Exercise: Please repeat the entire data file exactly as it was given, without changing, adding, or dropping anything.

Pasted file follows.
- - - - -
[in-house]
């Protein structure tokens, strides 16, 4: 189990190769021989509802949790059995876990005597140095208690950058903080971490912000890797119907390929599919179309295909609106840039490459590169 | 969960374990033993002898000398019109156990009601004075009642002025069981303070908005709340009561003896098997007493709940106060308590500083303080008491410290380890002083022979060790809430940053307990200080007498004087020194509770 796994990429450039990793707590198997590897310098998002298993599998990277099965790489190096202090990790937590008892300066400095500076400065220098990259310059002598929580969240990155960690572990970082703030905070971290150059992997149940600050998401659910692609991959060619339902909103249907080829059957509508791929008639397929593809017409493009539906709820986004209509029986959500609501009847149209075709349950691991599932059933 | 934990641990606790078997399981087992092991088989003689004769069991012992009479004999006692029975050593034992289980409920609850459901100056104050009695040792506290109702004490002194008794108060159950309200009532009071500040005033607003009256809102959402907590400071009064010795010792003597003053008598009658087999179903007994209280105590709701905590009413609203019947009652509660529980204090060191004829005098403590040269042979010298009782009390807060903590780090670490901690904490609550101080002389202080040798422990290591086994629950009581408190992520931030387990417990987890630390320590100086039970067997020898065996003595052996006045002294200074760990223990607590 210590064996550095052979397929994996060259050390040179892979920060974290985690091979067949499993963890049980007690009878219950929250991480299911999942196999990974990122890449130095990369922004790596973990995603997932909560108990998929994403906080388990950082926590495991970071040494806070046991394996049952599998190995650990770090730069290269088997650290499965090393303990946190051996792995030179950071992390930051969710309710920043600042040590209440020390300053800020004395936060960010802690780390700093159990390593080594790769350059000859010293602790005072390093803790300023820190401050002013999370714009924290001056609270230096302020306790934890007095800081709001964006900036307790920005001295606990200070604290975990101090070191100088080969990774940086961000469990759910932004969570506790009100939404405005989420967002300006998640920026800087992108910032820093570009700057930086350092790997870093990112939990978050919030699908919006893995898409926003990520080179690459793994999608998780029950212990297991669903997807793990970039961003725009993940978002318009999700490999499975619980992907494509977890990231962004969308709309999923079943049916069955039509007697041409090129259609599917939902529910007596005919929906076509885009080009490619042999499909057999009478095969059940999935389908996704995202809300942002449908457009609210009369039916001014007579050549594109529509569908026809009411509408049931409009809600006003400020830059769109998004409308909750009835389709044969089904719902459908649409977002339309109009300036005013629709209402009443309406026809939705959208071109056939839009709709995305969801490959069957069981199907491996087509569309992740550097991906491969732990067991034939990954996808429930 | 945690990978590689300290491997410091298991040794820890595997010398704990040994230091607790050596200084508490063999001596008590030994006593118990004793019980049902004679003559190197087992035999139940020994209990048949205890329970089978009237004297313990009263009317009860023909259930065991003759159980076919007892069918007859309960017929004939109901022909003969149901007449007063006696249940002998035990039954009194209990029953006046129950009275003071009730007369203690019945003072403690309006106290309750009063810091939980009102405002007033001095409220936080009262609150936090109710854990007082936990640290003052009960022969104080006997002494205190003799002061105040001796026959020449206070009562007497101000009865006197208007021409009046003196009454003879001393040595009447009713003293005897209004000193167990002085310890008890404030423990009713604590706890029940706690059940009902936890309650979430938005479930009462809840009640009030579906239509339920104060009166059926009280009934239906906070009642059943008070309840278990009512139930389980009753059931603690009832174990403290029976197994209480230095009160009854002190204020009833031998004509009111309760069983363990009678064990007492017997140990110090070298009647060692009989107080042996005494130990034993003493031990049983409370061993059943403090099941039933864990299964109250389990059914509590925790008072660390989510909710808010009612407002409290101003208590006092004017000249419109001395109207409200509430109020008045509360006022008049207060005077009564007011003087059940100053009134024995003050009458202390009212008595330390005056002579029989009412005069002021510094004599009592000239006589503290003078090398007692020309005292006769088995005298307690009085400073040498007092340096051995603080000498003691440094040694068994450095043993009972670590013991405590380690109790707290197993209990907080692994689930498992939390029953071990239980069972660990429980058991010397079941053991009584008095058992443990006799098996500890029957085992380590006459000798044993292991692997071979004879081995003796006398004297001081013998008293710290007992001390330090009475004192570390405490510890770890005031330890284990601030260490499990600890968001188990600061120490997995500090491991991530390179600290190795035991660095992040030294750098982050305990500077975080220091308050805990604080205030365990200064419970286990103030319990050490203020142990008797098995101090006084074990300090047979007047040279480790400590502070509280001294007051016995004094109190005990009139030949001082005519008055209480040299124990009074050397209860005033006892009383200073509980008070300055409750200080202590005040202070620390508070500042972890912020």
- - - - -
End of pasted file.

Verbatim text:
[in-house]
């Protein structure tokens, strides 16, 4: 189990190769021989509802949790059995876990005597140095208690950058903080971490912000890797119907390929599919179309295909609106840039490459590169 | 969960374990033993002898000398019109156990009601004075009642002025069981303070908005709340009561003896098997007493709940106060308590500083303080008491410290380890002083022979060790809430940053307990200080007498004087020194509770 796994990429450039990793707590198997590897310098998002298993599998990277099965790489190096202090990790937590008892300066400095500076400065220098990259310059002598929580969240990155960690572990970082703030905070971290150059992997149940600050998401659910692609991959060619339902909103249907080829059957509508791929008639397929593809017409493009539906709820986004209509029986959500609501009847149209075709349950691991599932059933 | 934990641990606790078997399981087992092991088989003689004769069991012992009479004999006692029975050593034992289980409920609850459901100056104050009695040792506290109702004490002194008794108060159950309200009532009071500040005033607003009256809102959402907590400071009064010795010792003597003053008598009658087999179903007994209280105590709701905590009413609203019947009652509660529980204090060191004829005098403590040269042979010298009782009390807060903590780090670490901690904490609550101080002389202080040798422990290591086994629950009581408190992520931030387990417990987890630390320590100086039970067997020898065996003595052996006045002294200074760990223990607590 210590064996550095052979397929994996060259050390040179892979920060974290985690091979067949499993963890049980007690009878219950929250991480299911999942196999990974990122890449130095990369922004790596973990995603997932909560108990998929994403906080388990950082926590495991970071040494806070046991394996049952599998190995650990770090730069290269088997650290499965090393303990946190051996792995030179950071992390930051969710309710920043600042040590209440020390300053800020004395936060960010802690780390700093159990390593080594790769350059000859010293602790005072390093803790300023820190401050002013999370714009924290001056609270230096302020306790934890007095800081709001964006900036307790920005001295606990200070604290975990101090070191100088080969990774940086961000469990759910932004969570506790009100939404405005989420967002300006998640920026800087992108910032820093570009700057930086350092790997870093990112939990978050919030699908919006893995898409926003990520080179690459793994999608998780029950212990297991669903997807793990970039961003725009993940978002318009999700490999499975619980992907494509977890990231962004969308709309999923079943049916069955039509007697041409090129259609599917939902529910007596005919929906076509885009080009490619042999499909057999009478095969059940999935389908996704995202809300942002449908457009609210009369039916001014007579050549594109529509569908026809009411509408049931409009809600006003400020830059769109998004409308909750009835389709044969089904719902459908649409977002339309109009300036005013629709209402009443309406026809939705959208071109056939839009709709995305969801490959069957069981199907491996087509569309992740550097991906491969732990067991034939990954996808429930 | 945690990978590689300290491997410091298991040794820890595997010398704990040994230091607790050596200084508490063999001596008590030994006593118990004793019980049902004679003559190197087992035999139940020994209990048949205890329970089978009237004297313990009263009317009860023909259930065991003759159980076919007892069918007859309960017929004939109901022909003969149901007449007063006696249940002998035990039954009194209990029953006046129950009275003071009730007369203690019945003072403690309006106290309750009063810091939980009102405002007033001095409220936080009262609150936090109710854990007082936990640290003052009960022969104080006997002494205190003799002061105040001796026959020449206070009562007497101000009865006197208007021409009046003196009454003879001393040595009447009713003293005897209004000193167990002085310890008890404030423990009713604590706890029940706690059940009902936890309650979430938005479930009462809840009640009030579906239509339920104060009166059926009280009934239906906070009642059943008070309840278990009512139930389980009753059931603690009832174990403290029976197994209480230095009160009854002190204020009833031998004509009111309760069983363990009678064990007492017997140990110090070298009647060692009989107080042996005494130990034993003493031990049983409370061993059943403090099941039933864990299964109250389990059914509590925790008072660390989510909710808010009612407002409290101003208590006092004017000249419109001395109207409200509430109020008045509360006022008049207060005077009564007011003087059940100053009134024995003050009458202390009212008595330390005056002579029989009412005069002021510094004599009592000239006589503290003078090398007692020309005292006769088995005298307690009085400073040498007092340096051995603080000498003691440094040694068994450095043993009972670590013991405590380690109790707290197993209990907080692994689930498992939390029953071990239980069972660990429980058991010397079941053991009584008095058992443990006799098996500890029957085992380590006459000798044993292991692997071979004879081995003796006398004297001081013998008293710290007992001390330090009475004192570390405490510890770890005031330890284990601030260490499990600890968001188990600061120490997995500090491991991530390179600290190795035991660095992040030294750098982050305990500077975080220091308050805990604080205030365990200064419970286990103030319990050490203020142990008797098995101090006084074990300090047979007047040279480790400590502070509280001294007051016995004094109190005990009139030949001082005519008055209480040299124990009074050397209860005033006892009383200073509980008070300055409750200080202590005040202070620390508070500042972890912020």